As you beef up authentication, make sure you have protection against Denial of Service (DoS) threats.
Educate Your Team
If you haven’t already educated your team members on cybersecurity, do it now. If your team members are already working from home, hold a webinar led by your IT team. Require all employees to attend, and have them learn about socially engineered messages, phishing, and SMS scams so they can identify and then avoid them.
Make sure all employees working from home have put physical security measures in place. Give them specific ideas on how to keep their devices safe to minimise the risk of anyone accessing, using, modifying, or removing information.
What is Cyber Insurance?
You can protect your business from cyber-attack by having good cyber liability insurance. Contact your business insurance broker to see if you have adequate coverage for your business.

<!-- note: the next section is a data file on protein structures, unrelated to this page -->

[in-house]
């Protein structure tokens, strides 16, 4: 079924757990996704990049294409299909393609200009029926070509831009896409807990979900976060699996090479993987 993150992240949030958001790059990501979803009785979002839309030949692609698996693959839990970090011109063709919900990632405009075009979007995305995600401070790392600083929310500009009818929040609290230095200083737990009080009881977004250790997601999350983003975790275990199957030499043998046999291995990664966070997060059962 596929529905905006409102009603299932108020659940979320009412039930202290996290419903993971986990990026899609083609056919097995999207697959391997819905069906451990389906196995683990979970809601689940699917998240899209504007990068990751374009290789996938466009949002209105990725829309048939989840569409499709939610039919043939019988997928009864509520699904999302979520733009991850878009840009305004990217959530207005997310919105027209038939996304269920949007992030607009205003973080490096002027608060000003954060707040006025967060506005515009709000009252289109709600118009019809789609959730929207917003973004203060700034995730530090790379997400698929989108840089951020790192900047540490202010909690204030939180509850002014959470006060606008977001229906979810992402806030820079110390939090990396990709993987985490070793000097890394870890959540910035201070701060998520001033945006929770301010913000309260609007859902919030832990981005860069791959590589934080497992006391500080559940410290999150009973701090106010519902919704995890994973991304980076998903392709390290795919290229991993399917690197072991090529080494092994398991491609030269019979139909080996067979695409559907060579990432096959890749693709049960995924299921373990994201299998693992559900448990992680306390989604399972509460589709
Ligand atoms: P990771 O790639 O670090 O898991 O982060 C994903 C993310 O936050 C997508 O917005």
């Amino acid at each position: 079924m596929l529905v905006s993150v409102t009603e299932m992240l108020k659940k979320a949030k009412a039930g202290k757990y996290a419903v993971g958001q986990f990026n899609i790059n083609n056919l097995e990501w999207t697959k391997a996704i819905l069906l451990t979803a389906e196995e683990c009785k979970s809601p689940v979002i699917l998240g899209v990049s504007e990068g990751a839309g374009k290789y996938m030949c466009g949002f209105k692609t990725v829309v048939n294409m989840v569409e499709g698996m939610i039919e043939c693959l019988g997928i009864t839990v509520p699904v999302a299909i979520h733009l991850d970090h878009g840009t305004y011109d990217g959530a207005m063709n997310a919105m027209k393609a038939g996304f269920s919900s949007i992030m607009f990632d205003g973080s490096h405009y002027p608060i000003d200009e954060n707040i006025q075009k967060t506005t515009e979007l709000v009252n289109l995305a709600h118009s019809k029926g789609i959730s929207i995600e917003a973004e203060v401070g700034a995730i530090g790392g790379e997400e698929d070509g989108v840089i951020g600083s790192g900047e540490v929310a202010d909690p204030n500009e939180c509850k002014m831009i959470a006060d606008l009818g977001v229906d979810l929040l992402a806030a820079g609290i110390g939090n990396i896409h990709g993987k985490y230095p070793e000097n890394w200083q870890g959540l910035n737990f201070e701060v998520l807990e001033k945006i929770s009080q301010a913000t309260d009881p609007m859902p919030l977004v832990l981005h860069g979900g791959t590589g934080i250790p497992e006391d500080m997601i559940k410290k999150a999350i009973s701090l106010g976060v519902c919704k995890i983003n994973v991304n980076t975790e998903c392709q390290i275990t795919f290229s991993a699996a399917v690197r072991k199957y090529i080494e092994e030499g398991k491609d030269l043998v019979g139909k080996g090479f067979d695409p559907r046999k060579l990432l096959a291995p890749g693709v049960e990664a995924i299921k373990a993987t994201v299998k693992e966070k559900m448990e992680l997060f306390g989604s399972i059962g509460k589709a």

Any business that uses tech is at risk. Now, more than ever, our world needs reliable technology. This environment is open season for cybercriminals.
No IT security system is fool proof. Plus, even your best employees can make mistakes. Cyber insurance will minimise the devastating financial impact a cyber-attack can cause. Cyber criminals choose their victims without discretion, but they look for targets that can be breached, have money and data at their fingertips.
Cyber insurance covers things such as:
• Data breaches
• Phishing attacks
A Healthy Business is a Safe Business
As you focus on keeping yourself and your employees healthy, don’t forget to keep your business healthy. Protect it from cyber-attacks with being proactive with your risk management and a comprehensive cyber insurance policy tailored to suit your businesses’ needs.
For more information call now 1300 020 148.